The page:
ESPN report: Suns owner Robert Sarver fosters hostile workplace

Phoenix Suns managing partner Robert Sarver allegedly runs — and sets the tone for — an organization that is “toxic” and “hostile,” according to a bombshell ESPN report published Thursday.

The report, based on interviews with more than 70 former and current Suns employees, alleges Sarver has made numerous racist and sexist remarks during the 17 years he has owned the franchise — comments that apparently have cast a pall over the team. He also owns the Phoenix Mercury of the WNBA.

“There’s literally nothing you could tell me about him from a misogynistic or race standpoint that would surprise me,” a former Suns basketball executive told ESPN.

NBA Opens Investigation

In response to the report, the NBA announced it was opening its own investigation.

“The allegations contained in today’s ESPN article are extremely serious, and we have directed the Wachtell Lipton law firm to commence a comprehensive investigation,” said NBA executive vice president of communications Mike Bass in a statement. “The NBA and WNBA remain committed to providing a respectful and inclusive workplace for all employees. Once the investigation is completed, its findings will provide the basis for any league action.”

The report is filled with examples of Sarver’s alleged use of the N-word, of comments about his genitals and remarks he purportedly made about him wanting strippers to get pregnant by players so that they would choose Phoenix in free agency to be near their children.

Sarver issued a statement Thursday via the Suns’ Twitter page:

ESPN’s reporting includes allegations of Sarver using a racial slur while explaining why the Suns needed a Black head coach, saying, “These (N-words) need a (N-word)”; flashing a photo of his wife in a bikini around team headquarters and discussing sexual acts between the couple; and berating coaches and basketball operations staff over the team’s play.

Those interviewed said the 60-year-old Sarver also fostered a culture that allowed team executives to behave in a similar manner.

Several women who formerly worked with the team described what they categorized as verbal abuse and sexual harassment from both co-workers and managers. One woman who worked on the sales staff said a former Suns vice president once asked her how many people in the organization she slept with and about the size of the genitals of some of the men.

“It was terrible because I had not had sexual interactions with anybody on (staff), so that was very weird,” she told ESPN. “And (it) also made me uncomfortable because my VP is asking me about my sexual history with other co-workers? That kind of thing was almost normal.”

Robert Sarver
Mark J. Rebilas-USA TODAY Sports

Sarver’s team tried to paint a different picture of him and the organization for the ESPN report.

Through his attorneys, Sarver admitted to using the N-word once in conversation with a player who had used the word — and hasn’t used it since. He strongly denied other allegations.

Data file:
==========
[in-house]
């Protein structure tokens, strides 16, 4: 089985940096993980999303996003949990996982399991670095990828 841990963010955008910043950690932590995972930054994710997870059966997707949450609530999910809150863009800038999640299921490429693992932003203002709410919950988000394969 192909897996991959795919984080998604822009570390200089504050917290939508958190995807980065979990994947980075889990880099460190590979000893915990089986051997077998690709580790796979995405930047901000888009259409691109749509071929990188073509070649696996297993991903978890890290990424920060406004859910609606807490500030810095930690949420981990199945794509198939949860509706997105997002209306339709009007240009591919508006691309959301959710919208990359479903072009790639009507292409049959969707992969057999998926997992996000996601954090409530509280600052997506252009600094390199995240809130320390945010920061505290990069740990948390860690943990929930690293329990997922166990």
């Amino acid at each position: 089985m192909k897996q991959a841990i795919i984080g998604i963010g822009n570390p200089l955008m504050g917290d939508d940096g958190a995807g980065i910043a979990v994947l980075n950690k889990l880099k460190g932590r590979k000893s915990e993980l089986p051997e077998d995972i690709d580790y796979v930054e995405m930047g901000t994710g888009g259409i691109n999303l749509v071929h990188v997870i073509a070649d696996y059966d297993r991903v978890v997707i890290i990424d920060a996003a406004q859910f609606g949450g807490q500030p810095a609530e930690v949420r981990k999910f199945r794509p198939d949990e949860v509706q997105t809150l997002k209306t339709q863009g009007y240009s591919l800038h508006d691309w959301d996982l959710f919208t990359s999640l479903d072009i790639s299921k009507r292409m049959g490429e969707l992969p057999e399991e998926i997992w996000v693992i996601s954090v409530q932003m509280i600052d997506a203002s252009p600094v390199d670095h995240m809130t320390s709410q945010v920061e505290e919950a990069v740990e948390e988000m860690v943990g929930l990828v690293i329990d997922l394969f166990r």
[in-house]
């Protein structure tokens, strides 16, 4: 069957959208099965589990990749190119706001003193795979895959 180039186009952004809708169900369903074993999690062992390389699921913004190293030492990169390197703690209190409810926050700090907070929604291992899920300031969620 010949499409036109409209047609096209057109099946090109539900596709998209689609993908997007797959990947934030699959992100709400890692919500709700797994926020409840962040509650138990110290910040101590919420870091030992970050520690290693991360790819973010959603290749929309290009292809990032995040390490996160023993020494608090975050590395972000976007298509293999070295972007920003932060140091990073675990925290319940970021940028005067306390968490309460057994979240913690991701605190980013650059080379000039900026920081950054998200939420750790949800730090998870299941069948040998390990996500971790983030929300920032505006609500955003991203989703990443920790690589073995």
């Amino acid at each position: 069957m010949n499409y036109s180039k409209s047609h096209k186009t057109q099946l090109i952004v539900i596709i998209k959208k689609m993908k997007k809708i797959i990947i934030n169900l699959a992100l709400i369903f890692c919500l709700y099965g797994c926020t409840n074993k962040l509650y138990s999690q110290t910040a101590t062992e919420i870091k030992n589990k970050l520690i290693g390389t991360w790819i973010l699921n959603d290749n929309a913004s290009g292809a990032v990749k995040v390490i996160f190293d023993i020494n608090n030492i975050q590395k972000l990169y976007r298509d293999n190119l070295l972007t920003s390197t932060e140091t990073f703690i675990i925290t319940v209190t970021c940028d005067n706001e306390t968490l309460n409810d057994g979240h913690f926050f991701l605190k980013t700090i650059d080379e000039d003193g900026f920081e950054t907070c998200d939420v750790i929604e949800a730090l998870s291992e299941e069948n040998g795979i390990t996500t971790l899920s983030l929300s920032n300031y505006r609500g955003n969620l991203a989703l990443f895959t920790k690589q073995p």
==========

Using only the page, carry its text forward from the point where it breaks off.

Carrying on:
Current, Former Employees Weigh In

ESPN said Sarver’s lawyers made a demand that the reporter contact 10 specific people to ask about their experiences with him. And while they said he could be tough, those hand-picked by Sarver’s team said he wasn’t racist or sexist.

“Robert is surely a demanding and, at times, difficult manager to work for,” said Lon Babby, Suns president of basketball operations from 2010-15. “But I can tell you as assuredly that he is not in any way shape or form a racist or guilty of any kind of sexual harassment or mistreatment of women.”

Steve Kerr, who worked in the organization from 2004-10 and now coaches the Golden State Warriors, concurred.

“I never saw anything that suggested racism or misogyny, and I was very surprised to hear those allegations because that’s not the person that I know,” Kerr said.

Toronto Raptors assistant coach Earl Watson, who began his coaching career with the Phoenix Suns in 2015 and spent three years with the organization, issue a statement Thursday.

Robert Sarver
Mark J. Rebilas-USA TODAY Sports

“I am not interested in engaging in an ongoing battle of fact,” the statement read. “Instead, I want to applaud the courage of the numerous players, executives, and staffers for fighting toxic environments of racial insensitivity, sexual harassment, and micro-aggressions with their truth.

“Basketball and 17 years in the NBA has allowed me the financial privilege to speak my truth, but we can’t forget about those who must remain silent for fear of losing their jobs. While our fortitude assists with progress, there is still more work to be done in the name of equality, and I believe that one of the strengths of our league is its ongoing commitment to justice.

“This has been a traumatic experience, one that has affected me profoundly, and I am not willing to relive it every day. But I will not forget it, and I will address it more fulsomely at a point in the future when I feel ready.”

Sarver became the Suns’ majority owner in 2004. An Arizona native, he made his fortune in banking and real estate.

–Field Level Media (@FieldLevelMedia)